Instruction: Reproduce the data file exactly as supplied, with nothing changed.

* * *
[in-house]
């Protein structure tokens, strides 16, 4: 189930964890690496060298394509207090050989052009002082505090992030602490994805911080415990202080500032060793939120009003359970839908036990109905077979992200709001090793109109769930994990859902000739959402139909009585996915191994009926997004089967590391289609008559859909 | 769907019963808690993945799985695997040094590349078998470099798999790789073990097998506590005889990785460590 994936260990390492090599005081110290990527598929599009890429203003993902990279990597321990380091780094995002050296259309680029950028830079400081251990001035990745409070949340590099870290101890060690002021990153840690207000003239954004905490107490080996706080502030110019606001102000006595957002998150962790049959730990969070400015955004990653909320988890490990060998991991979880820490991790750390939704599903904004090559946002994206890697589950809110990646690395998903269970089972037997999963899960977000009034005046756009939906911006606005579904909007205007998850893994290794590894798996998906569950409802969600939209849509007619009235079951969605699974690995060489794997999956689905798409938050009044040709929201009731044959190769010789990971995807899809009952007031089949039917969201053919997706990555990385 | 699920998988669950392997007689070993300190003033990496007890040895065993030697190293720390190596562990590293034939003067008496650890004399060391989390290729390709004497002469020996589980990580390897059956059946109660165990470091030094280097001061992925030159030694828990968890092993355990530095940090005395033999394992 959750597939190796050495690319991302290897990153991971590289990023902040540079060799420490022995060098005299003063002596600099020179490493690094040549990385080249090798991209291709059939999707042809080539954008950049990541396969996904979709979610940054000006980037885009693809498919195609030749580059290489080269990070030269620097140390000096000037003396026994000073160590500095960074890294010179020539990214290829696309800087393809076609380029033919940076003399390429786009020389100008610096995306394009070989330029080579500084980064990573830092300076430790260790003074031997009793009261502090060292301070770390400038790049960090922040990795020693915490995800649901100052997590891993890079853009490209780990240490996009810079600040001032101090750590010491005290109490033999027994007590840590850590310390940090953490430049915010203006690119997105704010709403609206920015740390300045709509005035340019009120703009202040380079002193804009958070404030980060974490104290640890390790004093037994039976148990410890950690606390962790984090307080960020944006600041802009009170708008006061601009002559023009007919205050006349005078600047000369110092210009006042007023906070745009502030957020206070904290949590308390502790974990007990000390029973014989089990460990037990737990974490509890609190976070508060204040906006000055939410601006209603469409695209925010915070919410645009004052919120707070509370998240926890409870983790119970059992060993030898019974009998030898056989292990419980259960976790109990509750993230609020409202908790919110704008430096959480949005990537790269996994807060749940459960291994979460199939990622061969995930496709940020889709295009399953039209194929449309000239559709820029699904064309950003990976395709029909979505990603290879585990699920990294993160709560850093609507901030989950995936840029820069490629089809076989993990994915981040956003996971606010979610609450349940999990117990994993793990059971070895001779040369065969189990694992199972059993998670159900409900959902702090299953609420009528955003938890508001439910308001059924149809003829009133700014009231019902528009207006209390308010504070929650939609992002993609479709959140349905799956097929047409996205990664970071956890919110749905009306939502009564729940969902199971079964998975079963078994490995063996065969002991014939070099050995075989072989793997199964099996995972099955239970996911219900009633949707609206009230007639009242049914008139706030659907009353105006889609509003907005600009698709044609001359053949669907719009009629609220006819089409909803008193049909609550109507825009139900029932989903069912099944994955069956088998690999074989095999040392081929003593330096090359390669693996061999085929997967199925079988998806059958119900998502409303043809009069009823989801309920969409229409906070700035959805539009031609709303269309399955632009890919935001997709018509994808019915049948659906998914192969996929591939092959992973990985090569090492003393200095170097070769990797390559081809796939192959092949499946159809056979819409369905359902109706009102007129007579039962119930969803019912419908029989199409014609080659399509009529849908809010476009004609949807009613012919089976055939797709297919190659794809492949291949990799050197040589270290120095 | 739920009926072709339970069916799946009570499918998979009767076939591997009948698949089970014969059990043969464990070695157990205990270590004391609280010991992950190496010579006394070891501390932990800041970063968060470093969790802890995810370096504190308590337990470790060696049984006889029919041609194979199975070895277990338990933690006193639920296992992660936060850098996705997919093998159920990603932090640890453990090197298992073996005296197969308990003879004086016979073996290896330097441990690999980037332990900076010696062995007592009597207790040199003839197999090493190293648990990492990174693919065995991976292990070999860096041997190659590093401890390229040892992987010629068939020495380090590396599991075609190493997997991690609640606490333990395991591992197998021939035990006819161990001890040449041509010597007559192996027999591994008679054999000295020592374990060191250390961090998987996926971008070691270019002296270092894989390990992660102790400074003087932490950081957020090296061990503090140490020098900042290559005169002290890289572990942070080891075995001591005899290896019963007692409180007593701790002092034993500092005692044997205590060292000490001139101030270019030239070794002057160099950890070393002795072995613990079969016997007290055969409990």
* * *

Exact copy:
[in-house]
């Protein structure tokens, strides 16, 4: 189930964890690496060298394509207090050989052009002082505090992030602490994805911080415990202080500032060793939120009003359970839908036990109905077979992200709001090793109109769930994990859902000739959402139909009585996915191994009926997004089967590391289609008559859909 | 769907019963808690993945799985695997040094590349078998470099798999790789073990097998506590005889990785460590 994936260990390492090599005081110290990527598929599009890429203003993902990279990597321990380091780094995002050296259309680029950028830079400081251990001035990745409070949340590099870290101890060690002021990153840690207000003239954004905490107490080996706080502030110019606001102000006595957002998150962790049959730990969070400015955004990653909320988890490990060998991991979880820490991790750390939704599903904004090559946002994206890697589950809110990646690395998903269970089972037997999963899960977000009034005046756009939906911006606005579904909007205007998850893994290794590894798996998906569950409802969600939209849509007619009235079951969605699974690995060489794997999956689905798409938050009044040709929201009731044959190769010789990971995807899809009952007031089949039917969201053919997706990555990385 | 699920998988669950392997007689070993300190003033990496007890040895065993030697190293720390190596562990590293034939003067008496650890004399060391989390290729390709004497002469020996589980990580390897059956059946109660165990470091030094280097001061992925030159030694828990968890092993355990530095940090005395033999394992 959750597939190796050495690319991302290897990153991971590289990023902040540079060799420490022995060098005299003063002596600099020179490493690094040549990385080249090798991209291709059939999707042809080539954008950049990541396969996904979709979610940054000006980037885009693809498919195609030749580059290489080269990070030269620097140390000096000037003396026994000073160590500095960074890294010179020539990214290829696309800087393809076609380029033919940076003399390429786009020389100008610096995306394009070989330029080579500084980064990573830092300076430790260790003074031997009793009261502090060292301070770390400038790049960090922040990795020693915490995800649901100052997590891993890079853009490209780990240490996009810079600040001032101090750590010491005290109490033999027994007590840590850590310390940090953490430049915010203006690119997105704010709403609206920015740390300045709509005035340019009120703009202040380079002193804009958070404030980060974490104290640890390790004093037994039976148990410890950690606390962790984090307080960020944006600041802009009170708008006061601009002559023009007919205050006349005078600047000369110092210009006042007023906070745009502030957020206070904290949590308390502790974990007990000390029973014989089990460990037990737990974490509890609190976070508060204040906006000055939410601006209603469409695209925010915070919410645009004052919120707070509370998240926890409870983790119970059992060993030898019974009998030898056989292990419980259960976790109990509750993230609020409202908790919110704008430096959480949005990537790269996994807060749940459960291994979460199939990622061969995930496709940020889709295009399953039209194929449309000239559709820029699904064309950003990976395709029909979505990603290879585990699920990294993160709560850093609507901030989950995936840029820069490629089809076989993990994915981040956003996971606010979610609450349940999990117990994993793990059971070895001779040369065969189990694992199972059993998670159900409900959902702090299953609420009528955003938890508001439910308001059924149809003829009133700014009231019902528009207006209390308010504070929650939609992002993609479709959140349905799956097929047409996205990664970071956890919110749905009306939502009564729940969902199971079964998975079963078994490995063996065969002991014939070099050995075989072989793997199964099996995972099955239970996911219900009633949707609206009230007639009242049914008139706030659907009353105006889609509003907005600009698709044609001359053949669907719009009629609220006819089409909803008193049909609550109507825009139900029932989903069912099944994955069956088998690999074989095999040392081929003593330096090359390669693996061999085929997967199925079988998806059958119900998502409303043809009069009823989801309920969409229409906070700035959805539009031609709303269309399955632009890919935001997709018509994808019915049948659906998914192969996929591939092959992973990985090569090492003393200095170097070769990797390559081809796939192959092949499946159809056979819409369905359902109706009102007129007579039962119930969803019912419908029989199409014609080659399509009529849908809010476009004609949807009613012919089976055939797709297919190659794809492949291949990799050197040589270290120095 | 739920009926072709339970069916799946009570499918998979009767076939591997009948698949089970014969059990043969464990070695157990205990270590004391609280010991992950190496010579006394070891501390932990800041970063968060470093969790802890995810370096504190308590337990470790060696049984006889029919041609194979199975070895277990338990933690006193639920296992992660936060850098996705997919093998159920990603932090640890453990090197298992073996005296197969308990003879004086016979073996290896330097441990690999980037332990900076010696062995007592009597207790040199003839197999090493190293648990990492990174693919065995991976292990070999860096041997190659590093401890390229040892992987010629068939020495380090590396599991075609190493997997991690609640606490333990395991591992197998021939035990006819161990001890040449041509010597007559192996027999591994008679054999000295020592374990060191250390961090998987996926971008070691270019002296270092894989390990992660102790400074003087932490950081957020090296061990503090140490020098900042290559005169002290890289572990942070080891075995001591005899290896019963007692409180007593701790002092034993500092005692044997205590060292000490001139101030270019030239070794002057160099950890070393002795072995613990079969016997007290055969409990």